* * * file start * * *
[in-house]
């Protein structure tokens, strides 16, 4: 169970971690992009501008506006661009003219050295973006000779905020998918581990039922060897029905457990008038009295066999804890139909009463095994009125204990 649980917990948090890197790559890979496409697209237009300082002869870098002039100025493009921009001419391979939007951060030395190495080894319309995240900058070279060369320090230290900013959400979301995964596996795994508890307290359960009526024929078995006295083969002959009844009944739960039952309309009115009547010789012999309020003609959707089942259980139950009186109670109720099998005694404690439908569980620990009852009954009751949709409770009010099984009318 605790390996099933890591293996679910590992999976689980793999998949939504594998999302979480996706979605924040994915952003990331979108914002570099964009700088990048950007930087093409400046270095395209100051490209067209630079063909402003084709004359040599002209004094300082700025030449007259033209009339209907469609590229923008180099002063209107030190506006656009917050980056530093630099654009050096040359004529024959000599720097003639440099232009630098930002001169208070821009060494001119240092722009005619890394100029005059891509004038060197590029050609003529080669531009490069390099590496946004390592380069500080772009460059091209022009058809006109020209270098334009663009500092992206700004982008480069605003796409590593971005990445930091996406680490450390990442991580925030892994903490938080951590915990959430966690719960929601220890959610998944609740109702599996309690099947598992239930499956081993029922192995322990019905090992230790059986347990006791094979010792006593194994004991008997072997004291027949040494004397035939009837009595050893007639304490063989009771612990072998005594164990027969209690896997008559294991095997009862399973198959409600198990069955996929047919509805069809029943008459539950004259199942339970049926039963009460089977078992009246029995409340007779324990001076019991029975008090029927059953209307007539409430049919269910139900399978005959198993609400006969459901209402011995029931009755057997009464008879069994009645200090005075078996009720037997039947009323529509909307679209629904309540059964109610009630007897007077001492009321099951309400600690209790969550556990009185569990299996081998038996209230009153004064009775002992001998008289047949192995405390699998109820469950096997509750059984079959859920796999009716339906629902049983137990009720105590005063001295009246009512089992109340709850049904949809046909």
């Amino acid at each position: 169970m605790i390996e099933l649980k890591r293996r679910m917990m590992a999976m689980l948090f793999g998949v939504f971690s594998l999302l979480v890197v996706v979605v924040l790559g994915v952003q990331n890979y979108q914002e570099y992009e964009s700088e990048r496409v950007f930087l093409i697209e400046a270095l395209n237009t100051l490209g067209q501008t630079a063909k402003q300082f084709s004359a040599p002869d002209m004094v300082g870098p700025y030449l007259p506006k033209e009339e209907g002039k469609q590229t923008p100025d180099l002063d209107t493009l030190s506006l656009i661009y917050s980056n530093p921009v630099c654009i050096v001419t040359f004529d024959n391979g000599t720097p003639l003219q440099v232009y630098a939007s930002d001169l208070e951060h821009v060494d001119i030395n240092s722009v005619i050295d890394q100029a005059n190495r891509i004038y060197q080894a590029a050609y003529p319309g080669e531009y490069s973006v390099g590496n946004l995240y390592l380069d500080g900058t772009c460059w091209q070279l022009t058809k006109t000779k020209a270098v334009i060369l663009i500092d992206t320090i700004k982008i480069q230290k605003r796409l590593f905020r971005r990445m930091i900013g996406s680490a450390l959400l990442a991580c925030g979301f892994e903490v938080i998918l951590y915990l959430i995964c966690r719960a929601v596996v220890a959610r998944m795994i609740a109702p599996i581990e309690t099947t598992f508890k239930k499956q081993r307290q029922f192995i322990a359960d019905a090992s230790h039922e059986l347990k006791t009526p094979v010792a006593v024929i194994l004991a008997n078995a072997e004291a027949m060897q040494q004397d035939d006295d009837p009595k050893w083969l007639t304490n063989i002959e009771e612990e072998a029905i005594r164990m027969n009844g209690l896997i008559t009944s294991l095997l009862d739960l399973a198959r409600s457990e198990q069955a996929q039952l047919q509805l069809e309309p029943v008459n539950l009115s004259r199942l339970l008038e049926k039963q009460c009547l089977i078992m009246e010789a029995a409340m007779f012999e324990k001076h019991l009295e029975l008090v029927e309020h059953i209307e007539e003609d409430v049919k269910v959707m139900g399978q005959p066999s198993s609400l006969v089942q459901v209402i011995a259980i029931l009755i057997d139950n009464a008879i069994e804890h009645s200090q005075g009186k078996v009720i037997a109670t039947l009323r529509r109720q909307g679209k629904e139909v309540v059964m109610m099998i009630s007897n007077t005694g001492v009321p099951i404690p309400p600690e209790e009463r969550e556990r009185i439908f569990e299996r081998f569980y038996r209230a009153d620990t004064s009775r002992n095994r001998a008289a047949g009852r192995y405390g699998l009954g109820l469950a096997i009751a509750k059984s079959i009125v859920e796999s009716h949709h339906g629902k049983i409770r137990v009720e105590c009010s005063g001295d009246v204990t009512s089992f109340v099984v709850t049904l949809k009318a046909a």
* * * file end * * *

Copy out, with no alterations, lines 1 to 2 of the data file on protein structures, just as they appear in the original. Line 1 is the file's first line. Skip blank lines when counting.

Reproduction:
[in-house]
């Protein structure tokens, strides 16, 4: 169970971690992009501008506006661009003219050295973006000779905020998918581990039922060897029905457990008038009295066999804890139909009463095994009125204990 649980917990948090890197790559890979496409697209237009300082002869870098002039100025493009921009001419391979939007951060030395190495080894319309995240900058070279060369320090230290900013959400979301995964596996795994508890307290359960009526024929078995006295083969002959009844009944739960039952309309009115009547010789012999309020003609959707089942259980139950009186109670109720099998005694404690439908569980620990009852009954009751949709409770009010099984009318 605790390996099933890591293996679910590992999976689980793999998949939504594998999302979480996706979605924040994915952003990331979108914002570099964009700088990048950007930087093409400046270095395209100051490209067209630079063909402003084709004359040599002209004094300082700025030449007259033209009339209907469609590229923008180099002063209107030190506006656009917050980056530093630099654009050096040359004529024959000599720097003639440099232009630098930002001169208070821009060494001119240092722009005619890394100029005059891509004038060197590029050609003529080669531009490069390099590496946004390592380069500080772009460059091209022009058809006109020209270098334009663009500092992206700004982008480069605003796409590593971005990445930091996406680490450390990442991580925030892994903490938080951590915990959430966690719960929601220890959610998944609740109702599996309690099947598992239930499956081993029922192995322990019905090992230790059986347990006791094979010792006593194994004991008997072997004291027949040494004397035939009837009595050893007639304490063989009771612990072998005594164990027969209690896997008559294991095997009862399973198959409600198990069955996929047919509805069809029943008459539950004259199942339970049926039963009460089977078992009246029995409340007779324990001076019991029975008090029927059953209307007539409430049919269910139900399978005959198993609400006969459901209402011995029931009755057997009464008879069994009645200090005075078996009720037997039947009323529509909307679209629904309540059964109610009630007897007077001492009321099951309400600690209790969550556990009185569990299996081998038996209230009153004064009775002992001998008289047949192995405390699998109820469950096997509750059984079959859920796999009716339906629902049983137990009720105590005063001295009246009512089992109340709850049904949809046909």